5. If the number of name servers or IP addresses in the delegation exceeds eight (8), the size of responses to reasonable queries with the intended delegation will be checked to ensure that such responses fit into a 512 byte UDP packet. This is the standard size limitation for UDP response packets for most resolving name server software on the Internet today.

    In one year the IANA staff will undertake a re-evaluation of the 512 byte limit.

At the insistence of the TLD manager, a name server may be added to a domain’s delegation record that does not meet all the criteria listed in 2 and 3 above. Such exceptions are rare, and made only as a result of careful examination of the circumstances and consultation with the TLD manager.

IANA Procedures for Removing Problematic Delegation Data

In the unlikely event of an extreme operational problem for the DNS, such as unexpected rise in load of the root servers, steps will be taken to restore operational stability. In all such cases the TLD managers affected by the changes will be notified before they are made. Whenever possible IANA will wait for a response before proceeding. In all cases, stability of the DNS must be the primary concern.

  1. If specific NS, glue, or other records are clearly the cause of the operational problem, those records will be removed from the root zone.
  2. If the operational problem is related to the size of the DNS response packet for the delegation, and the TLD manager has specified an order in which to remove such records (see below), that specification will be honoured whenever possible.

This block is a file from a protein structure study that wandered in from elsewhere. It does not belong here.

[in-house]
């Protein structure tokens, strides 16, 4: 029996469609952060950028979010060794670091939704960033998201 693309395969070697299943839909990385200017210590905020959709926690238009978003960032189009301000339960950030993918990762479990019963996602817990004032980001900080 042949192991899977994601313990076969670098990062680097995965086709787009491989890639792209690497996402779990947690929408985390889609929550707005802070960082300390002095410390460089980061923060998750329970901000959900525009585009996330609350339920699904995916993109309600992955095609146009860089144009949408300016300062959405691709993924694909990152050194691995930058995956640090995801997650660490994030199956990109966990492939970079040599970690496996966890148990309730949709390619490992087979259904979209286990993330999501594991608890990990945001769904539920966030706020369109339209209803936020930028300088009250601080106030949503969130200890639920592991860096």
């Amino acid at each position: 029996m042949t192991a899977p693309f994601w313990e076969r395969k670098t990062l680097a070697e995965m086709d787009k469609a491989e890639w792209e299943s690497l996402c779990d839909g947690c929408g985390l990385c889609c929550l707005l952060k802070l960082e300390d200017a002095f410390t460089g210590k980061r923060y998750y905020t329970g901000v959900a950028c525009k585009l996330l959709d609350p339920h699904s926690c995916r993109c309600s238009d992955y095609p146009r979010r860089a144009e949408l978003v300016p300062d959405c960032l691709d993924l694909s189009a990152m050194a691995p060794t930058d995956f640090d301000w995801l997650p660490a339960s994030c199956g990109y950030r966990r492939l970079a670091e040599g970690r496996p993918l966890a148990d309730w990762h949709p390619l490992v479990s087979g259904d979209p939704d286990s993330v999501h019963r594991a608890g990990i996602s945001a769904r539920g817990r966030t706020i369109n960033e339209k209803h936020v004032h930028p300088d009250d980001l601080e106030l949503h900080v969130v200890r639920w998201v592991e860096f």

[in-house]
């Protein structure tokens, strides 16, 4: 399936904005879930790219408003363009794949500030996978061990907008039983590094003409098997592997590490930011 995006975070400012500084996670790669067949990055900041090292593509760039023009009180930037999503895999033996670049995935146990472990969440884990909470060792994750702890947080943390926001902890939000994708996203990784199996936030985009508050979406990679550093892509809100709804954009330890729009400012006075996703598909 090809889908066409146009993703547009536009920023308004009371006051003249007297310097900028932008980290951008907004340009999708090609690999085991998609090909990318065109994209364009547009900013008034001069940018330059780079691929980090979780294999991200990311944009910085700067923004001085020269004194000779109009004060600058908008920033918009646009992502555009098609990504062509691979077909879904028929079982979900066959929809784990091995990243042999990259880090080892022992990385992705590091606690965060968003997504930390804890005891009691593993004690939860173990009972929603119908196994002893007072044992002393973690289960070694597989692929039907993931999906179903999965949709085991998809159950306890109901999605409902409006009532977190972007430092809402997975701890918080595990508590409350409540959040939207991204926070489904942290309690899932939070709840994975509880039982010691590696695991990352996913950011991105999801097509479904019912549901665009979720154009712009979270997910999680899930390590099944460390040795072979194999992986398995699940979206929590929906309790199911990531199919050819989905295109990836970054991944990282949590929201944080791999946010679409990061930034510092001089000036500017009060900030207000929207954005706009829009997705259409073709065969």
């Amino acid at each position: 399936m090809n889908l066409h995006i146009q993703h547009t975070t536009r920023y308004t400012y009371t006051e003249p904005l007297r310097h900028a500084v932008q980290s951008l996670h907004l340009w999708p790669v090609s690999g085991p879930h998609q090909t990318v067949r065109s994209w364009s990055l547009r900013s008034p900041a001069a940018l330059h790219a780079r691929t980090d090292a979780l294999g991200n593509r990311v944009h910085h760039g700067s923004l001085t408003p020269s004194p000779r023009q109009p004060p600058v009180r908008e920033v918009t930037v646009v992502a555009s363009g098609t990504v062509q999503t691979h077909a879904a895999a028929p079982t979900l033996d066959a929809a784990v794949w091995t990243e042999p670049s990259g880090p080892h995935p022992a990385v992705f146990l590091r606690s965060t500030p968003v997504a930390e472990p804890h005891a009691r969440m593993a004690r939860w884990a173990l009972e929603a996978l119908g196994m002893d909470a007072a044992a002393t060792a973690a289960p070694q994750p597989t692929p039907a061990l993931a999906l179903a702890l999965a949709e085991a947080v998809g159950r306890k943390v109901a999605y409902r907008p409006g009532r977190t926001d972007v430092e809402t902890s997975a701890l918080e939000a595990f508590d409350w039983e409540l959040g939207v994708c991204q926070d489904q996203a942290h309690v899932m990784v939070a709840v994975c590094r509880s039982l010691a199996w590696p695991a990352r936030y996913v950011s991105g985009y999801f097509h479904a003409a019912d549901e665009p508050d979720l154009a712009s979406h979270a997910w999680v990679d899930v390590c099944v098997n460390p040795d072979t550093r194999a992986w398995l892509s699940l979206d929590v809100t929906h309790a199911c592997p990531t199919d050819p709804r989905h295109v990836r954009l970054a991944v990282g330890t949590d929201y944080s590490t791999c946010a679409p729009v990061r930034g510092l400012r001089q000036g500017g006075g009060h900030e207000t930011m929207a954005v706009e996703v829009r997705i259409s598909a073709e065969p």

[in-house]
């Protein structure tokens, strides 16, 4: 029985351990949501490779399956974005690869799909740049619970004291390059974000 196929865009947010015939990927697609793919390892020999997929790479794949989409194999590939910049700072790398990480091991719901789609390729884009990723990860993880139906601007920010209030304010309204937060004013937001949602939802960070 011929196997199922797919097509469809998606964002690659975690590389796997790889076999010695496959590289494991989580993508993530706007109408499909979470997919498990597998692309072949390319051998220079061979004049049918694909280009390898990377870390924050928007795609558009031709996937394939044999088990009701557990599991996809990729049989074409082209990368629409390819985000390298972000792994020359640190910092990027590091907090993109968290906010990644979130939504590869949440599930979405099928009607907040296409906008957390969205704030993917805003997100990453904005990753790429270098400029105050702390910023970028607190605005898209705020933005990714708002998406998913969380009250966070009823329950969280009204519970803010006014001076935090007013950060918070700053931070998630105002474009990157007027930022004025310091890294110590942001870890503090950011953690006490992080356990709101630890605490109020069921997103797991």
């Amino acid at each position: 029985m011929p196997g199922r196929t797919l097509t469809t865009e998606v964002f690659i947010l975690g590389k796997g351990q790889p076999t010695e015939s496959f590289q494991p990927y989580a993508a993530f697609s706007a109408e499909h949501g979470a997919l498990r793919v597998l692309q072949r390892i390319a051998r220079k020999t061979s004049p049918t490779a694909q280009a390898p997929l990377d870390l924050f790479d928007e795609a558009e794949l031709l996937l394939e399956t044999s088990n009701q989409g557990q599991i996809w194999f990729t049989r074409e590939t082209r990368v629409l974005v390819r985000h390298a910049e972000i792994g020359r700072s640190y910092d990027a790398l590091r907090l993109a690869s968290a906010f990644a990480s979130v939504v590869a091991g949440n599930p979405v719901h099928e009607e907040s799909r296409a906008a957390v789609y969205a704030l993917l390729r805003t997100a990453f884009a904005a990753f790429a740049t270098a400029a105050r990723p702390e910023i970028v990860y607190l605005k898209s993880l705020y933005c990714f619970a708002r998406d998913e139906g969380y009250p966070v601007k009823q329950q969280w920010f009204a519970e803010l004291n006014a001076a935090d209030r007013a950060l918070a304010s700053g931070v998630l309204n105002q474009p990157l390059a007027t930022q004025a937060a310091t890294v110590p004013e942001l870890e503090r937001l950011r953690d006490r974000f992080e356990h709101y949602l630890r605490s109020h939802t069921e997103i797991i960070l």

3. In the event that no such specification has been recorded, or in the event that removing records in the order and/or quantity specified does not restore operational stability to the root zone, the delegation will be rolled back to the last known good version. If any name servers from that last known good delegation have subsequently been taken off line, they will not become part of the restored delegation.
  4. In the event that a TLD name server stops responding to DNS queries for an extended period of time IANA shall contact the affected TLD managers using all means available. This includes, but is not limited to, e-mail, fax, telephone, and postal mail. Such notification shall be sent no less than three (3) times at seven (7) day intervals.

If after 25 days the name server is still not responding to DNS queries for the TLD(s), and the affected managers have not specifically objected, IANA may initiate the process to have the name server removed from the delegation(s). Such removal shall not be cause to prevent the name server from being returned to the delegation should the TLD manager submit a change request to the IANA.

Once operational stability has been restored, the underlying cause of the problem shall be investigated, and IANA will work with the TLD manager, root server operators, and other interested parties to achieve the desired result without negative operational consequences.

IANA Procedures for Removal Order of Delegation Data

At the request of the TLD manager, IANA shall record the order in which the TLD manager prefers the delegation data be removed, should the need arise.

References

Bush, R., et al, “Root Name Server Operational Requirements” (http://www.rfc-editor.org/rfc/rfc2870.txt), RFC 2870, BCP 40, June 2000.

Crocker, S. et al, “DNS Infrastructure Recommendation Of the Security and Stability Advisory Committee” (http://www.icann.org/committees/security/dns-recommendation-01nov03.htm), November 2003.

Souissi, Mohsen, “DNS Response Size and Name Compression” (http://w6.nic.fr/dnsv6/resp-size.html), March 2004

van der Pol, R., et al, “Adding IPv6 glue to the root zone” (http://www.nlnetlabs.nl/ipv6/publications/v6rootglue.pdf), October 2003.